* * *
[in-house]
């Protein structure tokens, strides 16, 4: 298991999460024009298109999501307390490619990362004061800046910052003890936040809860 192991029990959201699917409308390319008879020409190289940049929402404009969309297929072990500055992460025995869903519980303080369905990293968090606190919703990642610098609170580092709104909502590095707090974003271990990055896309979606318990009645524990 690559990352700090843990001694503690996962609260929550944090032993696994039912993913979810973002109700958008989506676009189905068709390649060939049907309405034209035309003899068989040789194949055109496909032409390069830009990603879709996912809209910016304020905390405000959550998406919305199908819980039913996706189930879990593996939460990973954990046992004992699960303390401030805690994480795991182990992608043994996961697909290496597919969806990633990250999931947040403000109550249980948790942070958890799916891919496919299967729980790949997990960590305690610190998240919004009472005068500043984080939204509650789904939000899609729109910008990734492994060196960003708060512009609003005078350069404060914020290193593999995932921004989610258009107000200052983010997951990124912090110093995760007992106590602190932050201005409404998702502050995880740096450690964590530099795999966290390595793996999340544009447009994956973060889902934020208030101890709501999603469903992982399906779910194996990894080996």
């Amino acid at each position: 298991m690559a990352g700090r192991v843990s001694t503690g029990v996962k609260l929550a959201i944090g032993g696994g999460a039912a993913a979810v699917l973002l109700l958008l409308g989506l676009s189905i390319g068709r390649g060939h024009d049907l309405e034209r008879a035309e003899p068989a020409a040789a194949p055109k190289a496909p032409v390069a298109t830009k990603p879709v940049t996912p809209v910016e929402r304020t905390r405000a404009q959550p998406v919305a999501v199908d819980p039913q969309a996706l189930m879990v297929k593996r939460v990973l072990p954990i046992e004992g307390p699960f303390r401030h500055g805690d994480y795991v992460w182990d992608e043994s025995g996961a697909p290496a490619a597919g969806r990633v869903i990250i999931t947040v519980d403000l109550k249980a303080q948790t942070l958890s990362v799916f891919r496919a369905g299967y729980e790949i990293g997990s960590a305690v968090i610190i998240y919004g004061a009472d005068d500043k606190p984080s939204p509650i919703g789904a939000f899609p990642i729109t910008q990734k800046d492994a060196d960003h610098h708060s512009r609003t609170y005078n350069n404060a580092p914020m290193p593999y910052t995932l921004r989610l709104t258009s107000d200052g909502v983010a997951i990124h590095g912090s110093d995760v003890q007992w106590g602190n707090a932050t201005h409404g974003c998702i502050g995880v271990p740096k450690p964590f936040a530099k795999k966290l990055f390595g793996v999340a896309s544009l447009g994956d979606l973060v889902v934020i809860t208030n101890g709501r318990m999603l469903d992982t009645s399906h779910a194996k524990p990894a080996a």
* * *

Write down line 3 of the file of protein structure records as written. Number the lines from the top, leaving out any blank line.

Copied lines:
């Amino acid at each position: 298991m690559a990352g700090r192991v843990s001694t503690g029990v996962k609260l929550a959201i944090g032993g696994g999460a039912a993913a979810v699917l973002l109700l958008l409308g989506l676009s189905i390319g068709r390649g060939h024009d049907l309405e034209r008879a035309e003899p068989a020409a040789a194949p055109k190289a496909p032409v390069a298109t830009k990603p879709v940049t996912p809209v910016e929402r304020t905390r405000a404009q959550p998406v919305a999501v199908d819980p039913q969309a996706l189930m879990v297929k593996r939460v990973l072990p954990i046992e004992g307390p699960f303390r401030h500055g805690d994480y795991v992460w182990d992608e043994s025995g996961a697909p290496a490619a597919g969806r990633v869903i990250i999931t947040v519980d403000l109550k249980a303080q948790t942070l958890s990362v799916f891919r496919a369905g299967y729980e790949i990293g997990s960590a305690v968090i610190i998240y919004g004061a009472d005068d500043k606190p984080s939204p509650i919703g789904a939000f899609p990642i729109t910008q990734k800046d492994a060196d960003h610098h708060s512009r609003t609170y005078n350069n404060a580092p914020m290193p593999y910052t995932l921004r989610l709104t258009s107000d200052g909502v983010a997951i990124h590095g912090s110093d995760v003890q007992w106590g602190n707090a932050t201005h409404g974003c998702i502050g995880v271990p740096k450690p964590f936040a530099k795999k966290l990055f390595g793996v999340a896309s544009l447009g994956d979606l973060v889902v934020i809860t208030n101890g709501r318990m999603l469903d992982t009645s399906h779910a194996k524990p990894a080996a």